This movie is literally the stuff of nightmares, by which I mean that writer/director David Robert Mitchell says that he based it on a recurring nightmare of his. We focus in on Jay, your typical beautiful girl next door. Cutting straight to the chase, she’s on the receiving end of a curse. “”It”” will follow her until it kills her or she passes “”It”” on. “”It”” can take on any form it wants. “”It”” moves slowly, but is smart and terrifying. The only way to pass “”It”” along is the same way “”It”” is received: sex. See what I mean about twisting the trope? If you have sex you die, but if you have sex again, you live. Although you might not live too long anyways. If Person A passes “”It”” to Person B who passes “”It”” to Person C, if Person C dies, “”It”” falls back to Person B, and back to A if B dies.

Besides the chilling and original story, Mitchell nailed every aspect of what makes a good horror film, setting the tone with all the right pieces. By the time we finally hit a small break in the suspense (which is necessary in order to later catch you off guard and hit you again), I realized I’d not just been sitting still, but my body had completely stiffened in my seat, tensing to brace myself. It was only then that I realized how dry my mouth was, yet I hadn’t even had the will to reach for my Ravenclaw Quidditch water bottle on the seat next to me. And I’m sure I won’t be the only person pointing this out, but the musical score was incredible. Just listening to it could be enough to scare the begeezus out of you.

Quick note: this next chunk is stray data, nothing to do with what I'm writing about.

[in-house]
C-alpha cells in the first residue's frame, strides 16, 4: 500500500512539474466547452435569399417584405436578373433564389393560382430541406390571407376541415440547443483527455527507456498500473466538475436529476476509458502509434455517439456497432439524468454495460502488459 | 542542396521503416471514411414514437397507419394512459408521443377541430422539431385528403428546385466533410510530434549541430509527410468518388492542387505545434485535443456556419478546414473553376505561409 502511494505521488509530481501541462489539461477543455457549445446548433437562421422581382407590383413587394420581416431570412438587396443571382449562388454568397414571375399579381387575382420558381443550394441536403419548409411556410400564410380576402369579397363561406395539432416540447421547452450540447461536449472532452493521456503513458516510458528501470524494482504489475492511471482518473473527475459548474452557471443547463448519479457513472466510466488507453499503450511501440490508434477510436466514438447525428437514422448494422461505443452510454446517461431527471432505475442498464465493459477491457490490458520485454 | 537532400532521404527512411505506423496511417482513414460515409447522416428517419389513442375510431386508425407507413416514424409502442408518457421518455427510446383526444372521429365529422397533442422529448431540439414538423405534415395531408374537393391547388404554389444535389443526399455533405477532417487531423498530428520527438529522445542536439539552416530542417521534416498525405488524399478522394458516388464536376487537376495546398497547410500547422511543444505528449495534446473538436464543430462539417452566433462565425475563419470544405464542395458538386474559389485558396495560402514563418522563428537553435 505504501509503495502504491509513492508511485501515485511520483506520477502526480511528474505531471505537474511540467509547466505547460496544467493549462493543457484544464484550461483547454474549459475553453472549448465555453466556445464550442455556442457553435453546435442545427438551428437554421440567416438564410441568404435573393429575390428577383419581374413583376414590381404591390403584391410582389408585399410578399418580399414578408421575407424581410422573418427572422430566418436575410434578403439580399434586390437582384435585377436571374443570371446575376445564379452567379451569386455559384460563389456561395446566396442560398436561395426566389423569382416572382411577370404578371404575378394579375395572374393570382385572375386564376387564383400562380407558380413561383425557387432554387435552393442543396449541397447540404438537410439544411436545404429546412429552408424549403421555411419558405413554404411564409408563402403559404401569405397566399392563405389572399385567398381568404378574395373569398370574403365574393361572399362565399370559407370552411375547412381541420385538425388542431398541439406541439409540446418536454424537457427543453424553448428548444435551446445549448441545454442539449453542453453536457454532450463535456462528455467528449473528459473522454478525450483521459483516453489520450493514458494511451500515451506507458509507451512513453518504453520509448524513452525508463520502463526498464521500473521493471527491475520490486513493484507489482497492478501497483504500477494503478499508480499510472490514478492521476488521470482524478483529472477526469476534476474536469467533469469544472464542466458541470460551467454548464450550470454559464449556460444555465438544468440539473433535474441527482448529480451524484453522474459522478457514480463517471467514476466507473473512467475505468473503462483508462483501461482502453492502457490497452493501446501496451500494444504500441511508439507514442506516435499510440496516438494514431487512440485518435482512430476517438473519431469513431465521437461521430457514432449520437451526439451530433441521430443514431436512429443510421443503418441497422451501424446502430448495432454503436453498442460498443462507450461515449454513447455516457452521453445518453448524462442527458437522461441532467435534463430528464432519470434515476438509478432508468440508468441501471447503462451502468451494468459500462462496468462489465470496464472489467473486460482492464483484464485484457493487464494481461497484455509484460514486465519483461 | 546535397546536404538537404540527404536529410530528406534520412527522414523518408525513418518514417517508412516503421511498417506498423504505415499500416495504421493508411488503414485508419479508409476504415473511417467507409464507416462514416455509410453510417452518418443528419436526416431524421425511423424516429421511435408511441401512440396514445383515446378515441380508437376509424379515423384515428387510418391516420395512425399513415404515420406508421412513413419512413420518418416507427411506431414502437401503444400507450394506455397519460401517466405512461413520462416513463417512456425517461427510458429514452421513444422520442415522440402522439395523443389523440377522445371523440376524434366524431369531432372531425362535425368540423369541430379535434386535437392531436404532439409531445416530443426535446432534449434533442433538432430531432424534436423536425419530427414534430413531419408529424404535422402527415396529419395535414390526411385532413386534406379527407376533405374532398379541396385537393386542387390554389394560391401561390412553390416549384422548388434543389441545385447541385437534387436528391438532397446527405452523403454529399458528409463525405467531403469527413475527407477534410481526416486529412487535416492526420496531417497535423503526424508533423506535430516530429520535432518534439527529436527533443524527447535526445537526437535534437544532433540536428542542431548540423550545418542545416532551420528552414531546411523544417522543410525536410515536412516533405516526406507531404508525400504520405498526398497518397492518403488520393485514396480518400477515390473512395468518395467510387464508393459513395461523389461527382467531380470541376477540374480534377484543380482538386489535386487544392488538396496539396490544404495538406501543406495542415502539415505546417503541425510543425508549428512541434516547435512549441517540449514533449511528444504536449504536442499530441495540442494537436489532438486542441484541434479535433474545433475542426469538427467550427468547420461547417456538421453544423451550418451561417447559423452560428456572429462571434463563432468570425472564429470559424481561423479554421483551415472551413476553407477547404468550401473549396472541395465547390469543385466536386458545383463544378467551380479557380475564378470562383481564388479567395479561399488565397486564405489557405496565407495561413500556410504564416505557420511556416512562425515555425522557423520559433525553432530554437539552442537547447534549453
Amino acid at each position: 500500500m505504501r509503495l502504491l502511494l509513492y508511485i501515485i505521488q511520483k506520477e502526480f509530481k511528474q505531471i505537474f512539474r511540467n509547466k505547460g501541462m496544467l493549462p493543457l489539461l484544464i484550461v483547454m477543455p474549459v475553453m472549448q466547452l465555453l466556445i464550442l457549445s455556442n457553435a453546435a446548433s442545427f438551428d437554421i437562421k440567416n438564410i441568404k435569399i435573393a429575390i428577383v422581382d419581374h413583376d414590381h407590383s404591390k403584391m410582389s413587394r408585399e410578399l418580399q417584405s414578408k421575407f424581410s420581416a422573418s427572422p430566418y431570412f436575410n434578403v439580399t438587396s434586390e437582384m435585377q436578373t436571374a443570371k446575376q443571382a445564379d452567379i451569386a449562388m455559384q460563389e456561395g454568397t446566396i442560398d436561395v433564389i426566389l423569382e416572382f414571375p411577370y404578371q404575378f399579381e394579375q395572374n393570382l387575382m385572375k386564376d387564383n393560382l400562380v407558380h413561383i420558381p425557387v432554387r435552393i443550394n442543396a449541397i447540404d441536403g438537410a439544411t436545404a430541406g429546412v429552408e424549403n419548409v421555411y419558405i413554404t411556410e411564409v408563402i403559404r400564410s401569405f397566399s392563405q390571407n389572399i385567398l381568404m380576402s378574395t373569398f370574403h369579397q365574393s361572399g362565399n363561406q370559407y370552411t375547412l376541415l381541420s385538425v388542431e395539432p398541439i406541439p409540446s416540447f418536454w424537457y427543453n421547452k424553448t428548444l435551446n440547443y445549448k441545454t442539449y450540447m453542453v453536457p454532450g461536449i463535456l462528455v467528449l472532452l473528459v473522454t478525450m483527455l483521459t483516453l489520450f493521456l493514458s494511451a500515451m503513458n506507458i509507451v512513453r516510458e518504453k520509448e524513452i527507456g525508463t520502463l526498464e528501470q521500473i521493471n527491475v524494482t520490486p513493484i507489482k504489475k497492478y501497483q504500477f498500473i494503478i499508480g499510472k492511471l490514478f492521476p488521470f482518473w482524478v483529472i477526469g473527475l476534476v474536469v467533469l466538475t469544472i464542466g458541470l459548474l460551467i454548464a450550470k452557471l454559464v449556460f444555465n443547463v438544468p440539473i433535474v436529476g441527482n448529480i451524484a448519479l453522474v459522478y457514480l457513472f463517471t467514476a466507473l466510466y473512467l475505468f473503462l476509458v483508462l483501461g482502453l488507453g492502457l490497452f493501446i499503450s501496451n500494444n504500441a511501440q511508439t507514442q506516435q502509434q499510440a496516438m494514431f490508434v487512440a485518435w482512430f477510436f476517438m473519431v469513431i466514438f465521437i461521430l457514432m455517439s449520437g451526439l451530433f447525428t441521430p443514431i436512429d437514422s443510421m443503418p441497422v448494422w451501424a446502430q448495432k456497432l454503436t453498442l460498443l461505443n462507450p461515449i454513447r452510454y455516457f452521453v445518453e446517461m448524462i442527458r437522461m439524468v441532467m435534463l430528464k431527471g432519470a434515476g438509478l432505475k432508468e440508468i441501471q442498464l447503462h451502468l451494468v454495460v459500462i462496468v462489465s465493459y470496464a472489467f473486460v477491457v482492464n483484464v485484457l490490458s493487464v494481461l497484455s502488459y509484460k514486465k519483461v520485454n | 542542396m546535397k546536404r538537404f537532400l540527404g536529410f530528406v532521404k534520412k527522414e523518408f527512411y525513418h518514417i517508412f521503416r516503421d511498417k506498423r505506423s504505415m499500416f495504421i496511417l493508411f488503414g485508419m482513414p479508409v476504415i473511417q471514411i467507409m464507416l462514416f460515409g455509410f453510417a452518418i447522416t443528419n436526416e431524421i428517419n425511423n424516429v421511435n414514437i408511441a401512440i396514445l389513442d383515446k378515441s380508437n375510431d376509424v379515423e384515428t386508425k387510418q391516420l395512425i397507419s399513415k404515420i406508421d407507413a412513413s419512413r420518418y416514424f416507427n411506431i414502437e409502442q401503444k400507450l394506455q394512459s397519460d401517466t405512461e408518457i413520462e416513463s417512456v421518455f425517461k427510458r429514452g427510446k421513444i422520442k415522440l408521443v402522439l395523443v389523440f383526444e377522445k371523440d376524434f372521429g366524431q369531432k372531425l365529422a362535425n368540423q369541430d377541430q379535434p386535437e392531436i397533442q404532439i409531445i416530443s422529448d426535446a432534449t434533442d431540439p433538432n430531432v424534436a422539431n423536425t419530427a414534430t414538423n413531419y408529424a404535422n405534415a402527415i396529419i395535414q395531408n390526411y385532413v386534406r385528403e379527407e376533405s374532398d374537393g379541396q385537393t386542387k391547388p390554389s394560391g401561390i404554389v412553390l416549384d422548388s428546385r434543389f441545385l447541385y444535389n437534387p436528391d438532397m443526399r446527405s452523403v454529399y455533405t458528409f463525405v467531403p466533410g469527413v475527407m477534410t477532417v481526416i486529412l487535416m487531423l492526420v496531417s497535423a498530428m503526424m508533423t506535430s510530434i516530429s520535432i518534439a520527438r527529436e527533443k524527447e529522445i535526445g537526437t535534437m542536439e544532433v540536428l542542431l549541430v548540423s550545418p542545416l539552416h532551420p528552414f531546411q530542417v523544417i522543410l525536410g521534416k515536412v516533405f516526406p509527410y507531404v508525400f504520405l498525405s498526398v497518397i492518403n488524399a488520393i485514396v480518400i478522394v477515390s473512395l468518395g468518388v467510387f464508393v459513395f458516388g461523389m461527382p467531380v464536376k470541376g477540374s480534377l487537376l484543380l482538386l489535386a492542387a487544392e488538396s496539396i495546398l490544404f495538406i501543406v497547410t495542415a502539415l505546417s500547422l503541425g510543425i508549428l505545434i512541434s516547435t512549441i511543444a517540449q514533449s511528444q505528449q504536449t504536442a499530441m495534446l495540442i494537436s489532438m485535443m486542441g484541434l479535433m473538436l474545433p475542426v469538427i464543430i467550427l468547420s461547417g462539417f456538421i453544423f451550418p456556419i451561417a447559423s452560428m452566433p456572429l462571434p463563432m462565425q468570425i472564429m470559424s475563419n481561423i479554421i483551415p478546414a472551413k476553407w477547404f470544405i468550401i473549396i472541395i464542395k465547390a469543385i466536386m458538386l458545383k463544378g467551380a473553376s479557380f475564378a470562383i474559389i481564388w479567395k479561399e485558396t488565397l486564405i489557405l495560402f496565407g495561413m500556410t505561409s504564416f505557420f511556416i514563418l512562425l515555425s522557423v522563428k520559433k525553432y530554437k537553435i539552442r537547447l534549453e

It’s true, I do kinda allow myself to get a little more scared watching a movie (especially alone). Often times, I’ll be in the moment and freaked out, only to walk out of there and then realize how dumb it was and/or how safe I am. No, I’m not planning on going to the catacombs of Paris any time soon, or no I’m not gonna run back into the house with the killer, or whatever. But this time, I did walk out thinking (and in writing this still think) that it was brilliant. Also, it hit on one key point that makes something truly scary for me: the inability to run away. This is why I don’t typically find slasher films scary. You can always run far enough away. But similar to running from death in Final Destination, you can only go so far before it catches up.

Oh and I just checked Twitter. Eli Roth did endorse this film.

It Follows – \m/ \m/ \m/ \m/”